Chicago-based SAIC faculty and grad, Amy Honchell works with textiles to craft whirling installations of otherworldly landscapes. Honchell bends cloth, which protects us and keeps us warm, through a warped process that challenges the medium’s association with benevolence. Hochell’s mountainous compositions remove memories of blanket-swathed crib slumber, and stitch the trappings of journey and struggle in their place.
Anders Oinonen, of Ontario, Canada, just opened “People people”, a solo show at Cooper Cole in Toronto. For a while now, Oinonen has been pushing the features of the face to new bounds in his paintings. The artist has removed familiar eyes, noses, and mouths from their intended plane, and inserted them along the lines of an Expressionist landscape. Such a presentation of the face -associated with communication of our inner life more than any other part of the body- in tumultuous states of despair and incredulity as stimulating blocks of color masterfully applied to canvas arranges a statement which is hard to miss and extensive in depth.
You can also read a copy of Beautiful/Decay Issue: Z to read an in-depth interview with Anders.
Edrem, (merde backwards), is a collaborative sketchblog from three French/Belgian designer-illustrators: Sébastien Paquereau, David Zazurca, and Steven Burke. The concept of the project, as is instantly evident to the viewer, is based in achieving volume. Paquereau, Zazurca, and Burke just want to get as many whimsical, stream-of-consciousness graphics out into the world as possible. In Burke’s words:
“We like not to say who we are when we talk about Edrem, because this is not the point of the blog. We try to get…massive numbers of experimentations and funny things [onto the blog], but we don’t care if the drawing is well done or not, it just has to be understandable…”
We all have a tendency to get heavily involved in our various projects, exerting microscopic levels of control on our output. Edrem reminds us that pulling off the reigns a little bit can yield many fruitful results. The Edrem crew staged an exhibition in Spring of 2010 at Michard Ardillier in Bordeaux entitled, “La Palissade”.
Portlander/Swede, Edward Jeffrey Kriksciun staged a wonderful show featuring paper cutouts at Portland’s tremendous space, Nationale, in 2009. In November of last year, he came back to Nationale to exhibit drawings and collage that give us an idea of what Saul Steinberg’s work might look like if he were still around.
When Bonnie Brenda Scott is not busy heading up Philadelphia’s Wham City –RIP– analog, Big Rock Candy Mountain, she produces feverish images of life and death, blood and guts, and the wild and free. With a penchant for rendering juicy bulbs of organic tissue and staging spectacular installations, she could be called a more mystical Mark Dean Veca. But such a label would pin her down too much toward something she’s not. Scott’s work engages the natural world on a level far above Veca’s laminated scale. She speaks for the elements of the world that are dirty; hard to contain. There are neon wolves out there, constantly on the hunt, and we best be on watch.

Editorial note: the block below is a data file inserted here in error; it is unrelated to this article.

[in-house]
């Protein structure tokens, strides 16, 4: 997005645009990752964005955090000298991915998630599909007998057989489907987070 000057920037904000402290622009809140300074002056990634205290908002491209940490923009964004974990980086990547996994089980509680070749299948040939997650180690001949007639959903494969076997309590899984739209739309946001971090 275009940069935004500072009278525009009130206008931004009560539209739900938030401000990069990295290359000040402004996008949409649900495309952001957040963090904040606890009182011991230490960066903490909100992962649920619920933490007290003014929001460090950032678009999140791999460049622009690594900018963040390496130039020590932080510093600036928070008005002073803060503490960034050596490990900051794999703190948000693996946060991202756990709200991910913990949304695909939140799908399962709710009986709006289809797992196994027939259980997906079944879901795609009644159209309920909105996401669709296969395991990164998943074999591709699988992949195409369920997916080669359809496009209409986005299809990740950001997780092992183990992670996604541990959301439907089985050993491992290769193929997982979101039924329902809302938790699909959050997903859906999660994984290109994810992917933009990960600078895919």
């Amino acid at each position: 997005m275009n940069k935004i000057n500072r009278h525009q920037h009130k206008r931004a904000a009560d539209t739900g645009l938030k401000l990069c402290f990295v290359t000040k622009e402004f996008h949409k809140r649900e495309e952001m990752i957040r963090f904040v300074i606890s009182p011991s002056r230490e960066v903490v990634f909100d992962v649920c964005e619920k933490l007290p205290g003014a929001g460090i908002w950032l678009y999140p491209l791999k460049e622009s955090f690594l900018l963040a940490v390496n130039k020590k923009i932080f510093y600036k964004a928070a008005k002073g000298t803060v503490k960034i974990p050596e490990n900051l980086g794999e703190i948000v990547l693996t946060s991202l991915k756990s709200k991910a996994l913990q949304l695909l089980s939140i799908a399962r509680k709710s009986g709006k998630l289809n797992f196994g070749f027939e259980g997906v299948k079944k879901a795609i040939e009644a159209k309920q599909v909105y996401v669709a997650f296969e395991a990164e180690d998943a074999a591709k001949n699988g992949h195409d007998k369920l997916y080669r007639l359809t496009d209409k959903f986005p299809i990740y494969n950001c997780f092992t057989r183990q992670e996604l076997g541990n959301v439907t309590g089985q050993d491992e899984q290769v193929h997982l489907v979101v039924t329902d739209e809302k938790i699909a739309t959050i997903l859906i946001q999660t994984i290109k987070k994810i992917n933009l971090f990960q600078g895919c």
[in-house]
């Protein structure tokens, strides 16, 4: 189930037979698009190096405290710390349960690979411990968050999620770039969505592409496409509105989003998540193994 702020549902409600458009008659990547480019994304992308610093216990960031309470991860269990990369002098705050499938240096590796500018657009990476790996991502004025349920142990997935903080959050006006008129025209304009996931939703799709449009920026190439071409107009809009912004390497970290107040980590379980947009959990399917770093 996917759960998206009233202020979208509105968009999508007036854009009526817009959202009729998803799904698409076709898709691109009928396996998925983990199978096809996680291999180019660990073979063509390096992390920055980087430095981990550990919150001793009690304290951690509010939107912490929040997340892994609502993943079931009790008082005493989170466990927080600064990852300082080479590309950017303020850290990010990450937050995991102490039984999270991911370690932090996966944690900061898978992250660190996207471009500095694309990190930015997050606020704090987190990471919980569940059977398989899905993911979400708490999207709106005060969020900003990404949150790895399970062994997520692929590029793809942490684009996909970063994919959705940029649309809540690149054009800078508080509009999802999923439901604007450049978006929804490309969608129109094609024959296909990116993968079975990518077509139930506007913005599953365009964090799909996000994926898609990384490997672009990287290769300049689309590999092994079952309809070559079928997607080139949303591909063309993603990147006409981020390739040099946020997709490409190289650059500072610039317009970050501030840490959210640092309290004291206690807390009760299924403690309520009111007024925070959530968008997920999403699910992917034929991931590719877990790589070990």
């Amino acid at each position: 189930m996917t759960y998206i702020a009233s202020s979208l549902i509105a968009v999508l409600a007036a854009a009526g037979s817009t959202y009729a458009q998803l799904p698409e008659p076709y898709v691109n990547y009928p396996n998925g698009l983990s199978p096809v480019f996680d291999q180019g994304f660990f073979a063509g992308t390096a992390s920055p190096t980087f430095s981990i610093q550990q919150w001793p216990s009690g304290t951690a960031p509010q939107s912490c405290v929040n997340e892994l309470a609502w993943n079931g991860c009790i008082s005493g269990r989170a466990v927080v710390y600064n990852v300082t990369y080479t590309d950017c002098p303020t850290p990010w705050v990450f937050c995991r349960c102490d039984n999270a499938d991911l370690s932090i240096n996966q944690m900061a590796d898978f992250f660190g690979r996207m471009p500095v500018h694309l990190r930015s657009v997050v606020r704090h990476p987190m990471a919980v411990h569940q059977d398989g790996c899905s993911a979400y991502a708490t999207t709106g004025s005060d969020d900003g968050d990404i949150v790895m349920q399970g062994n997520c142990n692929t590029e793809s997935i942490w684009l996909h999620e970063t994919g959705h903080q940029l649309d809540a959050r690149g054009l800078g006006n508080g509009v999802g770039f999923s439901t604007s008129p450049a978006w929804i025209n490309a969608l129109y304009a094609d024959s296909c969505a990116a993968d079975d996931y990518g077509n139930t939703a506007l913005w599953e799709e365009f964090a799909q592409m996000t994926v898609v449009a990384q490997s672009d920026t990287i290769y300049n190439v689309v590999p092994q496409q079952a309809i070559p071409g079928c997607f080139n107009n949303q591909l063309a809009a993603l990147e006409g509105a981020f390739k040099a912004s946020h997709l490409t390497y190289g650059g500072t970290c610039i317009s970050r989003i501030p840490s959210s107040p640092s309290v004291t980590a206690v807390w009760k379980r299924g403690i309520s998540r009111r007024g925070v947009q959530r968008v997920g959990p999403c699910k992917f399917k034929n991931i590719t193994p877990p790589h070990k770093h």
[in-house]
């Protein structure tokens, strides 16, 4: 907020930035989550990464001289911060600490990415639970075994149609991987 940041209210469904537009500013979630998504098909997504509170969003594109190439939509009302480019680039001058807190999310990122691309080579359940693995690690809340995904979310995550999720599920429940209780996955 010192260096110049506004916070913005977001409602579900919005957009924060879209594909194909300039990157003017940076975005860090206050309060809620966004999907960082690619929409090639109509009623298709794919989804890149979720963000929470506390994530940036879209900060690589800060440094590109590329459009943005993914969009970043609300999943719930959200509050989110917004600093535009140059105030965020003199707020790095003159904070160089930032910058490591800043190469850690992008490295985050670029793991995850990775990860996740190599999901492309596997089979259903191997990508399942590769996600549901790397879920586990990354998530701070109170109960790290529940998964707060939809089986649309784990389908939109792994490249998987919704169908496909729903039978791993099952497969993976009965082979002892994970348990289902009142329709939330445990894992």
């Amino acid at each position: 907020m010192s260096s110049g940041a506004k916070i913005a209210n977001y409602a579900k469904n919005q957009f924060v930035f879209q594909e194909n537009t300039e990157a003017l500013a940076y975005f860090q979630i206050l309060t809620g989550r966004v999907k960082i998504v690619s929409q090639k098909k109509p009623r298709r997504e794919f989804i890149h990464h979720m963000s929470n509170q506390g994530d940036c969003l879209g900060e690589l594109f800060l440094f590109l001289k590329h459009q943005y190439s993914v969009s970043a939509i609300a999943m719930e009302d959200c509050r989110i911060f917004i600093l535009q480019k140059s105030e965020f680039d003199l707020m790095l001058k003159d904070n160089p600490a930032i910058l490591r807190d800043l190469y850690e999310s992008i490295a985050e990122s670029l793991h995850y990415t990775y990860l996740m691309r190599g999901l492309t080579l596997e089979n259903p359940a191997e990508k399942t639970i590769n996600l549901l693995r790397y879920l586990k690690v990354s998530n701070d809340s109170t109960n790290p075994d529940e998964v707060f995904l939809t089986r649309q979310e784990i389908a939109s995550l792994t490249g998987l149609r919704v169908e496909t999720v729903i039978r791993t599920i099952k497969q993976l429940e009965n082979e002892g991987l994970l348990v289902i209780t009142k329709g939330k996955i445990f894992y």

Marci Washington is an artist, based in Northern California. Her lightly rendered gouache and watercolor paintings depict the interiors and exteriors of creepy houses, reed-bordered pitch swamps, forbidden correspondence, and nocturnal, aristocratic cannibals who always seem to maintain a certain measure of grace amidst unsavory conditions and elements. To me, it’s always appeared as if such figures are pausing for her to paint their portrait while the world crumbles around them. A macabre fashion shoot staged amidst the apocalyptic environs of a world without sunrises, Washington’s delicate, detailed work is a rich stroke of contrast between dark and light; brutality and delicacy. I caught up with Marci in-between her various travels and projects and, in keeping with her reputation for graciousness, she answered some questions and brought us up to speed with her career. (Images courtesy of Rena Bransten Gallery.)
Steven Kenny’s portraiture and figure paintings form a vibrant commentary on the nature of balance, sexuality, and that fickle concept: transcendence. Controlling a unique penchant for lighting and surrealism, Kenny has filled a rich portfolio with figures and dynamic echoes that pervade every sense with which we associate being alive.
Melvin Galapon’s digital aesthetic has been adapted and applied to an extremely diverse range of projects. yet his strong ability within his medium and highly creative compositions remain a constant. His thought-provoking, visually pleasing take on the search for warmth in a cold, modern existence is equally impacting in his high-profile illustration and design work as it is in a more intimate format, like a small-scale installation piece.